Four AM on a Friday morning. Review time.
Preface to say I was excited about this film. Hearing Lana and Andy Wachowski do media for this film was fantastic. This was their baby. And they came out of anonymity in order to inspire the public to go check it out. And go check it out you should.
TLDR: Complex, thought-provoking, operating on many, many different levels, thematically rich, well acted. But also not for everyone, and weak in places.
Cloud Atlas is a movie about souls traveling through time. Each actor illustrates a different soul, each soul embodies itself in a different character in some six or so different stories that interweave throughout the movie as a whole.
The film is about redemption. Primarily embodied in the main soul (character), acted by Tom Hanks, it’s about one man’s journey from greedy killer, to awakened hero.
It’s about hope. But whereas we’re used to a study of hope in an individual sense, the scope of this story is cosmic. Dealing with over three or four hundred years of the human race, this becomes a story that doesn’t simply study one person’s life, but many people’s lives, afterlives, and the human race in general.
It would be wrong to say that this film is about karma or reincarnation. Those are labels, attached by cultures and adopted by societies, and so carry with them connotations and likely inaccuracies. Cloud Atlas seeks to transcend these instances, these windows of the world that we’re used to looking through in our daily lives (indeed, it’s our only view), and study something broader, if not greater.
“It’s through the eyes of the other that we most truly see ourselves,” (my rough paraphrasing) was one of my favorite quotes of the movie (and hopefully the book, when I get to that shortly). I mean, get-this-tattooed-favorite quotes. Applying individually to the characters, to the more grandiose souls, and to the way that we treat human beings in different cultures and races in general, this movie comments on layer after layer after layer.
Though at times some of the voice overs and thematic lines feel forced and even obviously trite, I think that’s the risk of a movie trying to do such grand thematic play. And it’s forgivable so long as the depth backs it up. The audience after all are all watching at different levels. And sometimes just pointing out that these character’s souls stretch through the movie, while overt to some, might bring the pieces together for others.
The visual components were fantastic. The acting was fantastic. The desire by Lana, Andy, and Tom Tykwer to make this book into a movie permeated the film, and to know that they did it independently, is even more of an accomplishment. Movies that take this kind of risk need to be supported. Hollywood needs to take these kinds of epic risks more often. Because we absolutely need brilliance of this measure on our screens.
For the first two thirds of the movie, I wasn’t very impressed. It felt very simple. But as the threads come together in the final third, the ethical and human and thematic and personal and redemptive issues start to come together, where loss and love are realized, where even the foundations of religion and hope itself are pulled apart and studied over time, the movie begins to do its truest work.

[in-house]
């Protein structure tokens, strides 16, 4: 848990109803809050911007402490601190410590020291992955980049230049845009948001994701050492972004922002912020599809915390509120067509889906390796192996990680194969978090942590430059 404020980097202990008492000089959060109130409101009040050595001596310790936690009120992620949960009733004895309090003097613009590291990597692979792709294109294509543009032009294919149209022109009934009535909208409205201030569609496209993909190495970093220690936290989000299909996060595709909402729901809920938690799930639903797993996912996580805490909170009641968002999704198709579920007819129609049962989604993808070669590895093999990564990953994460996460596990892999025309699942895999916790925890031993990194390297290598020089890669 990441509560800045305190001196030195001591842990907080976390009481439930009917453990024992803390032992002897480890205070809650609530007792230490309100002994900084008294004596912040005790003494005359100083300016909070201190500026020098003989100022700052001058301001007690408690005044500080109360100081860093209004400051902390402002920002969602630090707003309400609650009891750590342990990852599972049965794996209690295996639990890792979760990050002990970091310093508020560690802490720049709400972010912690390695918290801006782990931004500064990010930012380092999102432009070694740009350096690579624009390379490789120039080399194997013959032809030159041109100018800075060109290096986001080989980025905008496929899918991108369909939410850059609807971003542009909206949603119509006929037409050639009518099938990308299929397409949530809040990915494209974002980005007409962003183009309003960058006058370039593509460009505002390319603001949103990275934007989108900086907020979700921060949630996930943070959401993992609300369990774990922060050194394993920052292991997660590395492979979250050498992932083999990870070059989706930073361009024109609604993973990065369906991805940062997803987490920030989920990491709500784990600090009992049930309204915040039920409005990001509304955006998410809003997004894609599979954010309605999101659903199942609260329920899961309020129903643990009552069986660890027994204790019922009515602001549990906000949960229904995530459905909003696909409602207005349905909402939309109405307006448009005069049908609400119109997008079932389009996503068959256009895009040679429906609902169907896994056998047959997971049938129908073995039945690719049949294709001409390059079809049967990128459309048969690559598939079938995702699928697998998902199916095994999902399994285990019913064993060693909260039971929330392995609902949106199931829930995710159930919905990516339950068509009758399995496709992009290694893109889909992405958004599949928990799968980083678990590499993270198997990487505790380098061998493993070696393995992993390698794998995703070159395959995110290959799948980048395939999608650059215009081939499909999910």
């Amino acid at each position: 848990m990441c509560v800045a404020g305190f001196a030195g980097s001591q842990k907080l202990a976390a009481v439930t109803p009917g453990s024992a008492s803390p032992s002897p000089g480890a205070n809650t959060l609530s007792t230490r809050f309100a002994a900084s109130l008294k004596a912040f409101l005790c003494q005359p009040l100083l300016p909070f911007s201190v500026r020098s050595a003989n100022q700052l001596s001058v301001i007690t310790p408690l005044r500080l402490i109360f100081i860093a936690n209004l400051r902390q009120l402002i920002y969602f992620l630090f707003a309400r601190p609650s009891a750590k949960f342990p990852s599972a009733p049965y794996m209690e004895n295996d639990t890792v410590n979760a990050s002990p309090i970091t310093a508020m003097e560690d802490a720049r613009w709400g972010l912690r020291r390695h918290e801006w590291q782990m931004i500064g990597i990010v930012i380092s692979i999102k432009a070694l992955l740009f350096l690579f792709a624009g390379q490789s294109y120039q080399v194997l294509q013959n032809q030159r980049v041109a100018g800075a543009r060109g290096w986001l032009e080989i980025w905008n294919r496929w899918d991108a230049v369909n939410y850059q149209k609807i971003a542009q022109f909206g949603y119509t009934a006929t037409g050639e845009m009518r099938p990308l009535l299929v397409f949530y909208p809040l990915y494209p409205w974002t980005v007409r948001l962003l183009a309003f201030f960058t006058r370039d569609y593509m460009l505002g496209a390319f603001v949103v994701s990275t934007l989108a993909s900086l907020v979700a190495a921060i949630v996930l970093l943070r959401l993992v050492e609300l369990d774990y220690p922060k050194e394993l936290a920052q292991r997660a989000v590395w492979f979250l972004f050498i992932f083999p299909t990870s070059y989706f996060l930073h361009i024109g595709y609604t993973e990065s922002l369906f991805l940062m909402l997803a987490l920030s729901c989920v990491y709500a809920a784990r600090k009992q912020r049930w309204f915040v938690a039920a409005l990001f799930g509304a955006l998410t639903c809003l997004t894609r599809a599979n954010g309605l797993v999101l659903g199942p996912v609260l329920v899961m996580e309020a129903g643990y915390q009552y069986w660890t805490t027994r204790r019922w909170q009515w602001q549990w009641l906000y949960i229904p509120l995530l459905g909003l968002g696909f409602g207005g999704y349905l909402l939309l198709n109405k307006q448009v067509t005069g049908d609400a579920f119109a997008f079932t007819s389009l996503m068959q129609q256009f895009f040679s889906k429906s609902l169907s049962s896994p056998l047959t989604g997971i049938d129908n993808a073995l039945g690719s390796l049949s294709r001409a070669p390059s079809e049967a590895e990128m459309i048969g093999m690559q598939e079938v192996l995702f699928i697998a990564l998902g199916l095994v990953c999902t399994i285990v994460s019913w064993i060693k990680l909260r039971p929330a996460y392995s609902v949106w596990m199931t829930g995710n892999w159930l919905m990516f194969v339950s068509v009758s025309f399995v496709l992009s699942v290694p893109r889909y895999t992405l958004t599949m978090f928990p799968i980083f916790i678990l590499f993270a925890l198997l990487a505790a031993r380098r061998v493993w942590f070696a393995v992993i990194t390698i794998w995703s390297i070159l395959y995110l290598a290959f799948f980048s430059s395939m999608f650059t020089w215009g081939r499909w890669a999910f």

If entropy is about falling apart over time, this film is about how things are realized, and how they come together.
Now there are a few instances where the movie goes wrong, or where you feel it might go wrong. There’s been criticism cropping in the last few days about white actors playing asian characters. Anyone with this criticism hasn’t watched the movie. The actors have the challenge of playing characters of all races and genders. Asians play white characters, male plays female, white as Asian and all back again. This is the necessity demanded of this script. If you want to call it yellowface, you’ve utterly missed the point. That said, it’s not always elegant. Some actors just don’t quite fit the roles, and the effects can be distracting. Well done distractions, and to an important point. But not always elegant.
At times this, combined with the lofty ideas dealt with can very easily feel like the movie was trying to hard. And it’s easy to leave it at that.
The movie is long, and the pacing is a bit awkward at times, ringing in too many climaxes and sometimes jarring switches in the story and action. Scenes could have been cut. I was never bored. I was awake and engaged the entire movie. But I know some weren’t. Though the visuals are pretty and the action is well done, it can drag while keeping up with each storyline.
This is a movie you must engage with. To take it on its surface is to watch six compelling movies that awkwardly intertwine to no real rhyme or reason. But it’s that rhyme and reason that intertwines between them that absolutely is the point. As I said before, it’s about big issues. It breaks the conventions of every movie that’s come before it. You must go prepared to think.
If the thematic and intellectual achievement here was not enough, it was in these three directors capturing what has been said to have been unfilmable. Cloud Atlas is a massive scope of a story, and for these three to fit it in one three-hour movie experience, and as elegantly as they did, a true masterwork was accomplished here. And if you’re not left moved by the end of the movie, I hope you’re moved to think about the other impossibilities that this film has now made realistic.
Karl Pfeiffer is the author of the psychological thriller HALLOWTIDE. He also won the first season of Ghost Hunters Academy and went on to work with the Ghost Hunters International team. He graduated from Colorado State University with a degree in creative writing, has lectured across the nation, and works at the Stanley Hotel, leading the public ghost hunts on the weekends. More can be found at www.KarlPfeiffer.com